On Thursday, July 15, 2021, Emily’s Entourage (EE) held a “Patient Listening Session” with the U.S. Food and Drug Administration (FDA) to advocate on behalf of the final 10% of the cystic fibrosis (CF) community that does not benefit from existing targeted therapies. You can read a recap of the session here. Below is a testimonial from one of the six members of the CF community who shared their experiences living with the disease.
Hello, my name is Diane Shader Smith. I would like to tell you about my daughter Mallory who passed away at the age of 25, two months after receiving a double-lung transplant. When I read about what currently available modulators are doing for 90% of CF patients, my heart breaks that Mallory didn’t get to live. My hope is that patients in the 10% non-treated group still in the fight will have an easier time of it and a better outcome.
Mallory was diagnosed with CF at the age of three. She had lots of symptoms — a persistent cough, a chronic runny nose, and serious GI problems. The doctors started her on treatment the day after she was diagnosed.
As a toddler, Mallory hated doing treatments. Every day when it was time to start, she would hide … in the closet, under the bed, anywhere she thought we wouldn’t find her. Mark made up a game he called Astronaut and Pat Pat. Astronaut for the mask that delivered her inhaled medicines, and Pat Pat for the chest percussion therapy. It was unbearable for all of us.
Eventually, Mallory got used to it all. She had a very happy childhood, was always compliant … until one day at the age of nine, she refused to do treatment anymore. That’s when we introduced the idea that CF could be fatal — and explained it’s why she had to follow such strict protocols. She cried for three days but then seemed to accept that her life was different.
When Mallory was 12, she came home from camp very sick and had her first hospitalization, the result of an aggressive B. Cepacia infection. Treatments got more complicated; life got harder.
Mallory kept a journal for 10 years. In it, she wrote, “For a CF patient, time is the meanest of forces. Cystic fibrosis does a lot of taking – of dreams, of time, of travel, of friendships, of freedom, of potential, of plans, of lives. It’s like an earthquake, constantly moving the ground under our feet so we’re always struggling to regain balance, to find our footing. It’s hard to look forward when we must always be looking at the ground beneath us; we’re more lurching than walking, stumbling to stay upright.”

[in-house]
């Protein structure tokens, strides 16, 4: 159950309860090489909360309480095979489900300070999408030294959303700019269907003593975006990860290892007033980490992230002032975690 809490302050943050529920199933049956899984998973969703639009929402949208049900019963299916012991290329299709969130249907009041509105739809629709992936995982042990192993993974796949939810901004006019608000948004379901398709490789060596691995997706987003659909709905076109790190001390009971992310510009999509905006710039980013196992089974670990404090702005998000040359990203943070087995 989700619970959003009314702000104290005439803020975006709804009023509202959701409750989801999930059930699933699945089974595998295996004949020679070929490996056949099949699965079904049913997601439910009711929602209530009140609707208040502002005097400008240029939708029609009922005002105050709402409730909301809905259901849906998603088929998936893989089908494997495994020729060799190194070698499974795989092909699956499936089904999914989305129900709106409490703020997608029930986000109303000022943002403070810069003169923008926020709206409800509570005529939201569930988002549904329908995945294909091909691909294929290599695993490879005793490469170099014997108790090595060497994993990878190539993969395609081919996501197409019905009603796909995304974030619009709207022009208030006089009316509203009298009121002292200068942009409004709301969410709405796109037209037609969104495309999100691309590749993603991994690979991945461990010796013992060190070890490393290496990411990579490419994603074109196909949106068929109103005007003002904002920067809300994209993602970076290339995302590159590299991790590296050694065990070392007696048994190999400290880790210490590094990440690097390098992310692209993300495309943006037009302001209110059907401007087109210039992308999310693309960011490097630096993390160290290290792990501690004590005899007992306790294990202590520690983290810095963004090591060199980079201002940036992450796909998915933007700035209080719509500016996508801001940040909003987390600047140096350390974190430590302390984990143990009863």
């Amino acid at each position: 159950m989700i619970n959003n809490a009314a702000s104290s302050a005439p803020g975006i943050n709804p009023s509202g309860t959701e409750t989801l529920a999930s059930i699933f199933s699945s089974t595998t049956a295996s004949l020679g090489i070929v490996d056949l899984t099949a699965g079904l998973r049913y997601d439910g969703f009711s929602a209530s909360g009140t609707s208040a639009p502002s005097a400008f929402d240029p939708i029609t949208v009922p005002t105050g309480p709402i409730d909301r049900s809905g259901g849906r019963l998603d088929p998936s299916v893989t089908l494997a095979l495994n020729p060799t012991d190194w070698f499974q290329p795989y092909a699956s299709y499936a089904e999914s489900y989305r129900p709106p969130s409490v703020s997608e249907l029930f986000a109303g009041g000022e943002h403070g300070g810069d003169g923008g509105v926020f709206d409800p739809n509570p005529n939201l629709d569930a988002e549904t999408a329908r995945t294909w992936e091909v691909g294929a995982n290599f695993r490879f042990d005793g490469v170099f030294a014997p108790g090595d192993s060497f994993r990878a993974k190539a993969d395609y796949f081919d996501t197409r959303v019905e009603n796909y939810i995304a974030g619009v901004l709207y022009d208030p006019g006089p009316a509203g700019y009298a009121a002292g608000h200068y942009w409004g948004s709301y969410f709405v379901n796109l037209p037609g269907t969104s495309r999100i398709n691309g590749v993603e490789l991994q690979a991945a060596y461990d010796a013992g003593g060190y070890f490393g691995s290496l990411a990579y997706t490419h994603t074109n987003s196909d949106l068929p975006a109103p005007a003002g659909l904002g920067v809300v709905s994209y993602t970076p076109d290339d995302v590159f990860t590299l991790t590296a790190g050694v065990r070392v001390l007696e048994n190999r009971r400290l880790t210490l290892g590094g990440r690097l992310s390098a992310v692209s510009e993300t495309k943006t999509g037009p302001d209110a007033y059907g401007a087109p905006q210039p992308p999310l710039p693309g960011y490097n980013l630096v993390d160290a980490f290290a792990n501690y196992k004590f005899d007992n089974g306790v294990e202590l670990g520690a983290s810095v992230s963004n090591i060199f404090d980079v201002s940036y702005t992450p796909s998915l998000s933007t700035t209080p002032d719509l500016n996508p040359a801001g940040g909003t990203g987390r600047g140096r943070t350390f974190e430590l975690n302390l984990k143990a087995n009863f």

Having CF forces children to straddle the line between the sick and the well worlds and complicates normal childhood development and becoming independent. Doing lengthy treatments two to four times a day is disruptive academically and socially.
My daughter was a straight-A student, a three-sport varsity athlete, and beloved by family and friends. For most of her life, CF was invisible, so everyone thought she was the golden girl who had it all. Mallory would have traded everything for the chance to take a breath that didn’t hurt … to have a life that wasn’t defined by illness.
She was often worried about her disease and what life would bring. To manage her anxiety, she spent time in nature whenever possible and wrote her college thesis in parallel stories comparing the slow destruction of the Hawaiian ecosystems with her declining lung function from a superbug. The analogy helped her process what was happening to her body. It was terrifying to her and terrifying to us.
When Mallory spoke at graduation she quoted the universally respected English philosopher, Winnie the Pooh: “I used to believe in forever … but forever was too good to be true.” Mallory chose her words carefully to be relevant to her classmates but the second, private meaning, was inspired by what she refers to as, “The dark voices in my head, the brokers of hopelessness.”
Mallory died two months after receiving a double-lung transplant. In one of our last conversations, I told her I was so sorry she had CF and that I hated the disease. She wrote in response: “CF is a complex, unpredictable, irreversible, progressive, painful, suffocating, choking weed of a disease and it’s okay to hate it.”
We couldn’t be more grateful to Diane and the five other members of the CF community for courageously sharing their candid, personal experiences of living with this fatal disease. We remain in eternal awe and admiration of their commitment to advocating for the urgent unmet treatment needs of those in the final 10% of the CF community.